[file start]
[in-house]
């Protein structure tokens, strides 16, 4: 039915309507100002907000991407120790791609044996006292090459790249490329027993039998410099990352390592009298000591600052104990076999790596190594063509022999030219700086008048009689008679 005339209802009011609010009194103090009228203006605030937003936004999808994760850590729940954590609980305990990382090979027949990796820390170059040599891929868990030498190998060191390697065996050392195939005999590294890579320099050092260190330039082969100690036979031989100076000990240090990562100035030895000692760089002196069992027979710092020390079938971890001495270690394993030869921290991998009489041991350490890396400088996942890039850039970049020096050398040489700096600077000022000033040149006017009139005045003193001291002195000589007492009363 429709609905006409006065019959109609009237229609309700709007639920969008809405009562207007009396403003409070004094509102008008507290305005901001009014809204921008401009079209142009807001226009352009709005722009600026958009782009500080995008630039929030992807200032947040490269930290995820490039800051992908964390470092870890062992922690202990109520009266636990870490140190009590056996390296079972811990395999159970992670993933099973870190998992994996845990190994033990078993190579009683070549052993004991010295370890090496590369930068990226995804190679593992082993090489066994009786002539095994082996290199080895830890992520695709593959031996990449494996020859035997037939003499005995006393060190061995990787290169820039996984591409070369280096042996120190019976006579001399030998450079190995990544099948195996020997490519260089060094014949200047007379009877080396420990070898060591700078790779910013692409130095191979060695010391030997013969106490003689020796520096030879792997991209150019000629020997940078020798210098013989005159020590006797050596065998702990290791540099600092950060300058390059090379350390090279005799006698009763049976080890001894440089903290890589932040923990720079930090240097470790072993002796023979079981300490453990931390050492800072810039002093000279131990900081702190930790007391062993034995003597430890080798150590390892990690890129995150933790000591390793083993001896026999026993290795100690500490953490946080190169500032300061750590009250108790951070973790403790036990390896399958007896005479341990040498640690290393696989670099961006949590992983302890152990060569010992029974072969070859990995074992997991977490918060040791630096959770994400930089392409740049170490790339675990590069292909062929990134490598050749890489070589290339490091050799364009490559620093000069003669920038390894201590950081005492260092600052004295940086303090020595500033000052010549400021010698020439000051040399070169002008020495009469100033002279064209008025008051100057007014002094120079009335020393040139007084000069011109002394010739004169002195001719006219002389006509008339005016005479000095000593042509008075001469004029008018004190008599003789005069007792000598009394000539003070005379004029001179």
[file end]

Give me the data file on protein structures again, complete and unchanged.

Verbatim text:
[in-house]
């Protein structure tokens, strides 16, 4: 039915309507100002907000991407120790791609044996006292090459790249490329027993039998410099990352390592009298000591600052104990076999790596190594063509022999030219700086008048009689008679 005339209802009011609010009194103090009228203006605030937003936004999808994760850590729940954590609980305990990382090979027949990796820390170059040599891929868990030498190998060191390697065996050392195939005999590294890579320099050092260190330039082969100690036979031989100076000990240090990562100035030895000692760089002196069992027979710092020390079938971890001495270690394993030869921290991998009489041991350490890396400088996942890039850039970049020096050398040489700096600077000022000033040149006017009139005045003193001291002195000589007492009363 429709609905006409006065019959109609009237229609309700709007639920969008809405009562207007009396403003409070004094509102008008507290305005901001009014809204921008401009079209142009807001226009352009709005722009600026958009782009500080995008630039929030992807200032947040490269930290995820490039800051992908964390470092870890062992922690202990109520009266636990870490140190009590056996390296079972811990395999159970992670993933099973870190998992994996845990190994033990078993190579009683070549052993004991010295370890090496590369930068990226995804190679593992082993090489066994009786002539095994082996290199080895830890992520695709593959031996990449494996020859035997037939003499005995006393060190061995990787290169820039996984591409070369280096042996120190019976006579001399030998450079190995990544099948195996020997490519260089060094014949200047007379009877080396420990070898060591700078790779910013692409130095191979060695010391030997013969106490003689020796520096030879792997991209150019000629020997940078020798210098013989005159020590006797050596065998702990290791540099600092950060300058390059090379350390090279005799006698009763049976080890001894440089903290890589932040923990720079930090240097470790072993002796023979079981300490453990931390050492800072810039002093000279131990900081702190930790007391062993034995003597430890080798150590390892990690890129995150933790000591390793083993001896026999026993290795100690500490953490946080190169500032300061750590009250108790951070973790403790036990390896399958007896005479341990040498640690290393696989670099961006949590992983302890152990060569010992029974072969070859990995074992997991977490918060040791630096959770994400930089392409740049170490790339675990590069292909062929990134490598050749890489070589290339490091050799364009490559620093000069003669920038390894201590950081005492260092600052004295940086303090020595500033000052010549400021010698020439000051040399070169002008020495009469100033002279064209008025008051100057007014002094120079009335020393040139007084000069011109002394010739004169002195001719006219002389006509008339005016005479000095000593042509008075001469004029008018004190008599003789005069007792000598009394000539003070005379004029001179």